The patient refuses to accept that the source of his problems is beyond his control, at least as much as his aggression is concerned, and that it could be biochemical or genetic.

The depressive patient blames herself for events in her immediate past or her environment.

And this is a vicious and self-fulfilling prophetic cycle.

The depressive feels worthless, doubts his future and their abilities, and feels guilty.

And this constant brooding alienates his nearest and nearest.

Her interpersonal relationships become dysfunctional and this in turn exacerbates her depression.

It's a cycle.

The patient finally finds it more convenient and rewarding to avoid social interactions altogether.

He resigns from his job, shies away from social occasions, sexually abstains, and shuts out his few remaining friends and family members.

Hostility, avoidance, histrionics all emerge, and the existence of personality disorders only makes matters worse.

Freud said that the depressive person has lost a love object, was deprived of a properly functioning parent.

A psychic trauma suffered early on can be alleviated only by inflicting self punishment, thus implicitly penalizing, devaluing the internalized version of the disappointing love object.

In other words, the patient internalizes the parent in his childhood and then seeks to punish the parent by punishing this internalized object and in other words by punishing himself.

The development of the ego is conditioned upon a successful resolution of the loss of these love objects, a phase we all have to go through.

When the love object fades the child, the child becomes furious, revengeful and aggressive.

Unable to direct his negative emotions at the frustrating parent, the child directs them at himself instead.

And so we come full circle to narcissism.

Narcissistic identification means that the child prefers to love himself, direct his libido at himself rather than loving, rather than to love an unpredictable, abandoning parent, mother in most cases.

When the child is confronted with a capricious, arbitrary or even malicious parent, the child prefers to love himself rather than the parent.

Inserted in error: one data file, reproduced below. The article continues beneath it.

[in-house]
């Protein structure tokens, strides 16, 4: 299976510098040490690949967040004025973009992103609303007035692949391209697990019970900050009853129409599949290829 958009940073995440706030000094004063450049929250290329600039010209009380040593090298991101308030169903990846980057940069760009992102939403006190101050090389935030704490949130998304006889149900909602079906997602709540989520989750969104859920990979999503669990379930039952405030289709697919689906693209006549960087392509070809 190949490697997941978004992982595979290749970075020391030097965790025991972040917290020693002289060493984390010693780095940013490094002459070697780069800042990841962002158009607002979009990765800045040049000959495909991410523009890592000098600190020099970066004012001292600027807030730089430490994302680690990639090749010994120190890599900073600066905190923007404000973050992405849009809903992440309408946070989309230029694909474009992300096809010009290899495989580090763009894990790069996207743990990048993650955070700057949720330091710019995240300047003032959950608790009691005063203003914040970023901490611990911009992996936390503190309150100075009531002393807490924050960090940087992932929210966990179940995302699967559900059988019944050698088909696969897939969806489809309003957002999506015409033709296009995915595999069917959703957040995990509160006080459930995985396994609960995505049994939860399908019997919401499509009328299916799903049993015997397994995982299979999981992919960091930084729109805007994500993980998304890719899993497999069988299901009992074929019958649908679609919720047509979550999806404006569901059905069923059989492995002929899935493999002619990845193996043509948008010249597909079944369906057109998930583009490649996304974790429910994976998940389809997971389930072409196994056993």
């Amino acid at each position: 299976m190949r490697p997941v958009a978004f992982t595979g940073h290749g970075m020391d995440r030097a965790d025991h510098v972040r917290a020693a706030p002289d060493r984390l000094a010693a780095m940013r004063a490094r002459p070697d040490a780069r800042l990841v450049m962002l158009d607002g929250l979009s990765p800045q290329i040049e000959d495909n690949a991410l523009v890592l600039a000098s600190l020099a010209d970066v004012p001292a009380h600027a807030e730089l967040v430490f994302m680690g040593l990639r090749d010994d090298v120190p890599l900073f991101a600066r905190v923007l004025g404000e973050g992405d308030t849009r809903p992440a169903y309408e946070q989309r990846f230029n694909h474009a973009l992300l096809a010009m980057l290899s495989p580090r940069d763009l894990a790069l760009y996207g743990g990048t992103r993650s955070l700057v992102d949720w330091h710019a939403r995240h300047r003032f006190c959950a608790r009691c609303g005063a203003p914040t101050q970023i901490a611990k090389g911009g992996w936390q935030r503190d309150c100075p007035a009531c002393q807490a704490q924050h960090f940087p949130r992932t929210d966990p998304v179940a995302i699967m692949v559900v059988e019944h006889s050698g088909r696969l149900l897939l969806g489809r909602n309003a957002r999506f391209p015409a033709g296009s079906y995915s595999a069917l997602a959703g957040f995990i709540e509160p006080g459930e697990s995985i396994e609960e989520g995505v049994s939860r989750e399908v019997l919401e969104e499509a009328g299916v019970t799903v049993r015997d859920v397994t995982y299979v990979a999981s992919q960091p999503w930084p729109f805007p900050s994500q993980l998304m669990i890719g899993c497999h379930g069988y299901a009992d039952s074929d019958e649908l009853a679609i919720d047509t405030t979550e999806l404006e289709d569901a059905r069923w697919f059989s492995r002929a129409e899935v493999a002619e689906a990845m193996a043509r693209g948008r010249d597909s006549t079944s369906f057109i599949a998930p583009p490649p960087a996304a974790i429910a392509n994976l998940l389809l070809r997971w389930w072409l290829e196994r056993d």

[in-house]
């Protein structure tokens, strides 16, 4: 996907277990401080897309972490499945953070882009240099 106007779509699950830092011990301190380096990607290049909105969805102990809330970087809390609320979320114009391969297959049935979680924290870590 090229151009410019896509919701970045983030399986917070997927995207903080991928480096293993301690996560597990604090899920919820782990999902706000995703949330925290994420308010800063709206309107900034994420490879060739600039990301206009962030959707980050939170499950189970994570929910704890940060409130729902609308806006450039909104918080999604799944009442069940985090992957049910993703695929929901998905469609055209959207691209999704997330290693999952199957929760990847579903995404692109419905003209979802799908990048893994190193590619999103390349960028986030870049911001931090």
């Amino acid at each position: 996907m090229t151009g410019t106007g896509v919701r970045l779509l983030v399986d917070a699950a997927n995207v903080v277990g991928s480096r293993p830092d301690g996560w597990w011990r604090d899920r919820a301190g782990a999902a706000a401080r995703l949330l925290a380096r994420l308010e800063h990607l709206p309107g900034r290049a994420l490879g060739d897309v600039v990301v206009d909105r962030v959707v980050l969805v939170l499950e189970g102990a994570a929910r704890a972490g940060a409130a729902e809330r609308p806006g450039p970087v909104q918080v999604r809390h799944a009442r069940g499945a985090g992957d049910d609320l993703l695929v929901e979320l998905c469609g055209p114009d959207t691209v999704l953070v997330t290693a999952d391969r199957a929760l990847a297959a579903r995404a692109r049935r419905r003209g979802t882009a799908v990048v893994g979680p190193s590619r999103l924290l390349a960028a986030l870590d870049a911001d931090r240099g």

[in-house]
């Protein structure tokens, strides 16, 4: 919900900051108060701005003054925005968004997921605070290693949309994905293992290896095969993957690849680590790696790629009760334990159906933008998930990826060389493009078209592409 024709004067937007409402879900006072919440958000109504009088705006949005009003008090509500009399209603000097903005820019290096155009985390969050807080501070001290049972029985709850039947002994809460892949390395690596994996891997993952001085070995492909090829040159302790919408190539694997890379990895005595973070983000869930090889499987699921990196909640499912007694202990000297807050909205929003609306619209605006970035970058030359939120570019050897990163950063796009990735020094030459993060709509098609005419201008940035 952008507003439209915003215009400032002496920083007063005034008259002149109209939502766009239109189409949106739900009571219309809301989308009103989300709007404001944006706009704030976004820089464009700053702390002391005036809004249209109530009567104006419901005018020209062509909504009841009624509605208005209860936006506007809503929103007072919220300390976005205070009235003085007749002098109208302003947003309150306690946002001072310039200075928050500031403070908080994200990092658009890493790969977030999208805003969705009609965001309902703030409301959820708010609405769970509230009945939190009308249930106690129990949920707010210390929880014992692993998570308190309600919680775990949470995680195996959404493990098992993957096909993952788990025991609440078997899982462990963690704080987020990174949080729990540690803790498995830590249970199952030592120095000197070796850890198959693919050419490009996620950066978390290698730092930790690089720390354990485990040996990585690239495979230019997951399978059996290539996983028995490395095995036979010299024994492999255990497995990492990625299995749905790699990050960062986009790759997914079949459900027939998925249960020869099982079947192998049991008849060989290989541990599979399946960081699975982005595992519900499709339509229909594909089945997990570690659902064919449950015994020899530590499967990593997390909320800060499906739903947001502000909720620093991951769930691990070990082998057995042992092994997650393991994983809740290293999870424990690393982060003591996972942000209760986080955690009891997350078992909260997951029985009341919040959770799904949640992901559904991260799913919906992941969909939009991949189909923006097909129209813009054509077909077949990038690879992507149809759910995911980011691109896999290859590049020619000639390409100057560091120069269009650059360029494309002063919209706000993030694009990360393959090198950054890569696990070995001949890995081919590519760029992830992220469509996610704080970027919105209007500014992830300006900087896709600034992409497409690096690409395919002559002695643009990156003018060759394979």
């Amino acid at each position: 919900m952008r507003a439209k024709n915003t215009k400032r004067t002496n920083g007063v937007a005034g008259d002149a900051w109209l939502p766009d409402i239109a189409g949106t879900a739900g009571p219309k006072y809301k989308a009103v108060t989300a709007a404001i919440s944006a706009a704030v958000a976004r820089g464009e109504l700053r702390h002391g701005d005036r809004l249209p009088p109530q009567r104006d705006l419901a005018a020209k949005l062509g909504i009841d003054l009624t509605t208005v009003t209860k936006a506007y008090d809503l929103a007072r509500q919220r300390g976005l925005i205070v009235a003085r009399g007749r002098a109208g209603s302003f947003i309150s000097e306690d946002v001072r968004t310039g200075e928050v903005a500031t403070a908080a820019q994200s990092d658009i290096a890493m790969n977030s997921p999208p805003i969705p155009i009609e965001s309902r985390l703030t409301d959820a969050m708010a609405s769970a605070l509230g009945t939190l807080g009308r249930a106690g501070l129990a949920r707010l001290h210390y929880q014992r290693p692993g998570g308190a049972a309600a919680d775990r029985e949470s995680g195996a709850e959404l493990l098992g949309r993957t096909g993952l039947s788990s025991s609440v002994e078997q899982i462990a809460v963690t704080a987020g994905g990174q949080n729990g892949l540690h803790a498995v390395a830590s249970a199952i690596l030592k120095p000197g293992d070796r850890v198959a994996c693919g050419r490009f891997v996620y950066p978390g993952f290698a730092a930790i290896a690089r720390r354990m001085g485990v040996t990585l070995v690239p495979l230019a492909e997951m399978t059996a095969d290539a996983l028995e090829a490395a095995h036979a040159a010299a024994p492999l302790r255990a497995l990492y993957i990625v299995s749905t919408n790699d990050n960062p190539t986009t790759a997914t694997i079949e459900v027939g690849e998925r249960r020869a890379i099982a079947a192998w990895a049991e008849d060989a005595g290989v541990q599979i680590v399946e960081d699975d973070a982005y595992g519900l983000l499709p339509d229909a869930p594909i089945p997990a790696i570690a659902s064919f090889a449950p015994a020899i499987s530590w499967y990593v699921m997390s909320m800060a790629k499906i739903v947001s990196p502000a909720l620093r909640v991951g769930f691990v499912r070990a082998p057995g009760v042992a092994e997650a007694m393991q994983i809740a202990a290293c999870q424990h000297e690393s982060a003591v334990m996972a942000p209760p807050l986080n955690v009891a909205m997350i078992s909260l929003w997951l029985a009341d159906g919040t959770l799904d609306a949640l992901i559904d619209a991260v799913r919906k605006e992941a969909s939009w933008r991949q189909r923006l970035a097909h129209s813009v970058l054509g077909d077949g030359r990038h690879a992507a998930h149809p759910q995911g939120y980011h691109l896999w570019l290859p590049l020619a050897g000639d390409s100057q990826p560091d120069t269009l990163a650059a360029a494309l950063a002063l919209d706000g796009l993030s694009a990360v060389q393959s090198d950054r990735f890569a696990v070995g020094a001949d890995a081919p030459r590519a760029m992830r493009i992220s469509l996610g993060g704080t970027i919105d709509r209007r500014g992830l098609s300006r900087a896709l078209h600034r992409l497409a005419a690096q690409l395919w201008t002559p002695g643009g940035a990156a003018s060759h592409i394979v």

From that moment on, this learned self-love becomes malignant.

The child becomes his own parent and directs his aggression at himself, at the parent that he had become.

Throughout this wrenching process, the ego feels helpless, and this is another major source of depression.

When depressed, the patient becomes an artist of sorts. He tires his life, paper around him, his experiences, places and memories with a thick brush of schmaltzy, sentimental and nostalgic longing.

The depressive endures everything with sadness, a musical tune, a sight, a color, another person, a situation or a memory.

In this sense, the depressive is cognitively distorted. He interprets his experiences, evaluates his self and assesses the future totally negatively.

He behaves as though constantly disenchanted, disillusioned and hurting, according to the dysphoric effect.

And this helps him to sustain these distorted perceptions.

No success, no accomplishment or support can break through this cycle, because this cycle is so self-contained, so dramatic, so self-enhancing.

The dysphoric effect supports distorted perceptions, which enhance dysphoria, which encourages self-evading behaviors, which bring about failure, which justify depression.

Again, this vicious self-enclosed cycle.

And this is a cozy little circle, charmed and emotionally protected, because it is unfailingly unpredictable.

Depression is addictive because it is a strong love substitute.

Much like drugs, it has its own rituals, its own language and worldview.

Depression imposes a rigid order and behavior patterns on the depressive.

And this becomes learned helplessness.

The depressive professes to avoid even situations which hold the promise of improvement in his harrowing condition.

The depressive patient has been conditioned by repeated aversive stimuli to freeze in his tracks.

He doesn't even possess the requisite energy to end this world predicament by committing suicide.

The depressive is devoid of the positive reinforcements, which are the building blocks of our self-esteem.